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Consumer Information > Diploma Mills

Diploma Mills/Fake Diplomas

Diploma mill is a term for an institution that:

  • Isn't accredited by an accrediting body recognized by the Council for Higher Education Accreditation or the U.S. Department of Education.
  • Operates primarily to make money, not to provide education to its students.
  • Issues degrees without regard to whether or not students receive an education.

Diploma mills, often with official-looking seals, some with pictures of bucolic-looking campuses, and some with “.edu” in their Internet addresses, may share some of these characteristics:

  • Require no study, tests, or papers
  • Have no buildings or physical campus
  • Have no classes or professors
  • Boast of accreditation but don't say which organizations accredit them
  • Advertise they're "licensed by the state"
  • Offer degrees based solely on "portfolio assessments" rather than coursework
  • Send mass e-mailings
  • Sell forged diplomas of legitimate schools
  • Issue diplomas from nonexistent schools with names very similar to reputable schools
  • Prey on foreign students

Diploma mills

  • Waste students' time and energy.
  • Cost students many thousands of dollars each year.
  • Take advantage of less well-informed citizens.
  • Encourage fraud in regulated professions.
  • Pose a threat to legitimate institutions of higher learning by making all degrees suspect.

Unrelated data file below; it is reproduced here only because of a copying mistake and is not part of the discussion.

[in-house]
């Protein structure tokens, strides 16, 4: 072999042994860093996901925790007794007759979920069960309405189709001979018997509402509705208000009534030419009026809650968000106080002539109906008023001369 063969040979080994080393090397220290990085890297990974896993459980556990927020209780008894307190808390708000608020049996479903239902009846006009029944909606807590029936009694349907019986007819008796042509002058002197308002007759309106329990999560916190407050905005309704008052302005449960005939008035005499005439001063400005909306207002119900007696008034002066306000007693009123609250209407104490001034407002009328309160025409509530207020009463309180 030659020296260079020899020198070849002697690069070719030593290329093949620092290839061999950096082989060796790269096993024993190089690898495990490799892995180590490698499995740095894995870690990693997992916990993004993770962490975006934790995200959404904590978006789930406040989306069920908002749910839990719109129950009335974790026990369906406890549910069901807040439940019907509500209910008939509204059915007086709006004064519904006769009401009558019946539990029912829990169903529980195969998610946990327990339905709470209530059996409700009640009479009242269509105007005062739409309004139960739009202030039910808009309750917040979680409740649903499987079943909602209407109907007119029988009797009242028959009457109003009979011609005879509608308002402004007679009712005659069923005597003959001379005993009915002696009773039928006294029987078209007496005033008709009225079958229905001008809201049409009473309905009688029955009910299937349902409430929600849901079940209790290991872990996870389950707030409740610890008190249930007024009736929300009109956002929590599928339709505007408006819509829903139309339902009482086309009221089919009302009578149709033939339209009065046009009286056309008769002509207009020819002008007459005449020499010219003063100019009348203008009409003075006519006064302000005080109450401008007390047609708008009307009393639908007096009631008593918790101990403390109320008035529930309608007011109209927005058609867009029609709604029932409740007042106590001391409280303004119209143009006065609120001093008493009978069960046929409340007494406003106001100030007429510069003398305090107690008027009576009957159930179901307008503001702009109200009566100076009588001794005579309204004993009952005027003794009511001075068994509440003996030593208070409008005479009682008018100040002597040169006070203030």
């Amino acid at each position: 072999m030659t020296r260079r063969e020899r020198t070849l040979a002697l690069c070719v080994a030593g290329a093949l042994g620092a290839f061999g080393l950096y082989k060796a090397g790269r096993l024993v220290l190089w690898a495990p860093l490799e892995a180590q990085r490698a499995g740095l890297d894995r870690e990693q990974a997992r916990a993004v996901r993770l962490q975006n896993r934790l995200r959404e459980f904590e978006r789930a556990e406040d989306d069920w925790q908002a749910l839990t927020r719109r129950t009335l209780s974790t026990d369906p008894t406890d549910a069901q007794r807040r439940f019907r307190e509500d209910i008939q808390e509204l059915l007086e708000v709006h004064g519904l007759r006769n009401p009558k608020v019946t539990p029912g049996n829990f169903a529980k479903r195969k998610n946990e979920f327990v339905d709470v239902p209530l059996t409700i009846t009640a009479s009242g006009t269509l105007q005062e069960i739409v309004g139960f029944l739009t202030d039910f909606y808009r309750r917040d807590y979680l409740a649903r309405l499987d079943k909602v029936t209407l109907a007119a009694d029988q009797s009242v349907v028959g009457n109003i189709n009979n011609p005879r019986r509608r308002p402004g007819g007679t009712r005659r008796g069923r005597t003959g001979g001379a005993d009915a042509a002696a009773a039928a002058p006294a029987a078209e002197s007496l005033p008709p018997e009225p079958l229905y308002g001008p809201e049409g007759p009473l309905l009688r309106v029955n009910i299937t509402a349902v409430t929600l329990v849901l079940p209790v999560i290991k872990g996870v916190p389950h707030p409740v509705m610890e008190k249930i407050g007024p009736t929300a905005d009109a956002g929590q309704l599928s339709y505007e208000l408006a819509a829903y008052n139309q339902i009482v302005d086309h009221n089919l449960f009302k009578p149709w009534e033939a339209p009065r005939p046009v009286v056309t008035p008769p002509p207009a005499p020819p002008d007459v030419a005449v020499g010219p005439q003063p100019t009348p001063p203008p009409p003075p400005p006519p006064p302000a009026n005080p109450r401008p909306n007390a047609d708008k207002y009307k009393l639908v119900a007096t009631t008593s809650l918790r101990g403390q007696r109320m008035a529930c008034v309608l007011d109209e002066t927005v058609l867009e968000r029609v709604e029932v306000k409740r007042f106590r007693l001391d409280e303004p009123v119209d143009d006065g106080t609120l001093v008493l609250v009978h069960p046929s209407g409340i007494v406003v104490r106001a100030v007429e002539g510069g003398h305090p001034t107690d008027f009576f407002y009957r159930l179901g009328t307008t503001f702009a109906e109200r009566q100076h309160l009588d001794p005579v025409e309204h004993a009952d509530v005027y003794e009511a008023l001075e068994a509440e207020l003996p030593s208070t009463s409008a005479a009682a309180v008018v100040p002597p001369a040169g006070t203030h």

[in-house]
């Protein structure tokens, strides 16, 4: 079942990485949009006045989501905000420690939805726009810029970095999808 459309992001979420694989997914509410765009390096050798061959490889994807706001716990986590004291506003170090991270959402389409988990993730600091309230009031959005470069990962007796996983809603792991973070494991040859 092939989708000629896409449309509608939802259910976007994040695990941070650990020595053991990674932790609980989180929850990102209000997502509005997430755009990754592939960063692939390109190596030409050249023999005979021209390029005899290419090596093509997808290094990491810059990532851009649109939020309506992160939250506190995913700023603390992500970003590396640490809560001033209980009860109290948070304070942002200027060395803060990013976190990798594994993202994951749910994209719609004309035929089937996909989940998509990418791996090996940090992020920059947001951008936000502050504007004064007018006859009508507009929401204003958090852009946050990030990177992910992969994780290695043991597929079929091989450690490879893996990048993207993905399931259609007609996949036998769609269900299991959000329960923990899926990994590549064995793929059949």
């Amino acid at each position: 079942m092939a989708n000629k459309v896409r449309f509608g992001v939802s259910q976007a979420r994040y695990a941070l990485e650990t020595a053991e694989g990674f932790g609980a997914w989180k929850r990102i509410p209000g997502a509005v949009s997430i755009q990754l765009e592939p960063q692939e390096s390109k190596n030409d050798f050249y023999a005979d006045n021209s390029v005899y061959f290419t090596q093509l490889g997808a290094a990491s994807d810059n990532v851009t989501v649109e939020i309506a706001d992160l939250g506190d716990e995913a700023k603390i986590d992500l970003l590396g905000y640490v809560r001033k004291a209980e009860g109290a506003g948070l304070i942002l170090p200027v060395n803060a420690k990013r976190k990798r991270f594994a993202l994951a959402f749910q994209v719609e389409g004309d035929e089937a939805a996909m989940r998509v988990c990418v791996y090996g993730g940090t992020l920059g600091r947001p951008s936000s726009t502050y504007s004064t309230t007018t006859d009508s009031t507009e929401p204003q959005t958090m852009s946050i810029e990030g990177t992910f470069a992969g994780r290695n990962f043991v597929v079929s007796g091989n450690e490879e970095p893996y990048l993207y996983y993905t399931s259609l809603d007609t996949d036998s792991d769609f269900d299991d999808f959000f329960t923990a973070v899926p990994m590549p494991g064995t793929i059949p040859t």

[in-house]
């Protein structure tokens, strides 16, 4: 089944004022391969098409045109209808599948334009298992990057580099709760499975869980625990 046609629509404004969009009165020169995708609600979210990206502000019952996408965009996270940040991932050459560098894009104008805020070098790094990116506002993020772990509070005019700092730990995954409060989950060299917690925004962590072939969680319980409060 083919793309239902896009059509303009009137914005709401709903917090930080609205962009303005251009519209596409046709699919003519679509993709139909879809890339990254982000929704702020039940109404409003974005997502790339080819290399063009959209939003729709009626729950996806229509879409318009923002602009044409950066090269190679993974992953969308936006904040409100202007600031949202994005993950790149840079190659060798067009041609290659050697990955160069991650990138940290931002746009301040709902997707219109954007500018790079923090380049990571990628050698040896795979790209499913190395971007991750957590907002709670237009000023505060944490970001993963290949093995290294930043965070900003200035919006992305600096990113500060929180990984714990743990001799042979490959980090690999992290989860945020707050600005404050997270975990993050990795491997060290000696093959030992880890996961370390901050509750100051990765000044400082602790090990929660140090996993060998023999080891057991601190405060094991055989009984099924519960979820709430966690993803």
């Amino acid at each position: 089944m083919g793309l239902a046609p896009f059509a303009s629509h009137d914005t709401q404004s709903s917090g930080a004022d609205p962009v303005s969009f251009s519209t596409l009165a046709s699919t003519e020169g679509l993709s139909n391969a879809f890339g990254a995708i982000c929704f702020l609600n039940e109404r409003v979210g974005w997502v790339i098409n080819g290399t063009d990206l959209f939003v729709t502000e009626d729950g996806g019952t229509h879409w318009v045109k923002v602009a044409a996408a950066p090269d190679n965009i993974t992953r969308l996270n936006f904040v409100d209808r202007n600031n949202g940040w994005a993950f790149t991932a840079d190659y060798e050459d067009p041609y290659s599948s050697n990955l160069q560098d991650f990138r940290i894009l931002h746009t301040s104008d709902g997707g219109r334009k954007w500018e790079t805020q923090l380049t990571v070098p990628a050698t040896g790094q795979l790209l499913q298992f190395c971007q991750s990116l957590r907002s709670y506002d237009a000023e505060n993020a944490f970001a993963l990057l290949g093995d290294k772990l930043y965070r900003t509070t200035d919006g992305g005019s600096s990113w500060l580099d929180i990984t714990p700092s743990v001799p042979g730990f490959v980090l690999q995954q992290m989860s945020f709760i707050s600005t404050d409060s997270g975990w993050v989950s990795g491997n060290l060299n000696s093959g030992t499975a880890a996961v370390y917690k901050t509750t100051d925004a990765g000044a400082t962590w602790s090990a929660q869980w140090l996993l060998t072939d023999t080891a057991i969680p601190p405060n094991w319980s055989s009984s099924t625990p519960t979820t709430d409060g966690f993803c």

• Cause employers to waste time and money verifying degrees.

What follows are some questions developed by the Council for Higher Education Accreditation to help you determine if an institution you’re thinking about might be a diploma mill. If you answer “yes” to most of these questions, you might be better served looking at a different institution.

  • Can the degree be purchased?
  • Is there a claim of accreditation when there is no evidence of this status?
  • Is there a claim of accreditation from a questionable accrediting organization?
  • Does this operation lack state or federal licensure or authority to operate?
  • Is little, if any, attendance required of students?
  • Are few assignments required for students to earn credit?
  • Is a very short period of time required to earn a degree?
  • Are degrees available based solely on experiences or resume review?
  • Are there few requirements for graduation?
  • Does the operation charge very high fees as compared with average fees charged by higher education institutions?
  • Alternatively, is the fee so low that it does not appear to be related to the cost of providing legitimate education?
  • Does the operation fail to provide any information about a campus or business location or address and relies, for example , only on a post office box?
  • Does the operation fail to provide a list of its faculty and their qualifications?
  • Does the operation have a name similar to other well-known colleges and universities?
  • Does the operation make claims in its publications for which there is no evidence?
You can find a list of Illinois colleges and universities at Illinois Institution List.

To file a complaint against a school, click here.

Copyright 2012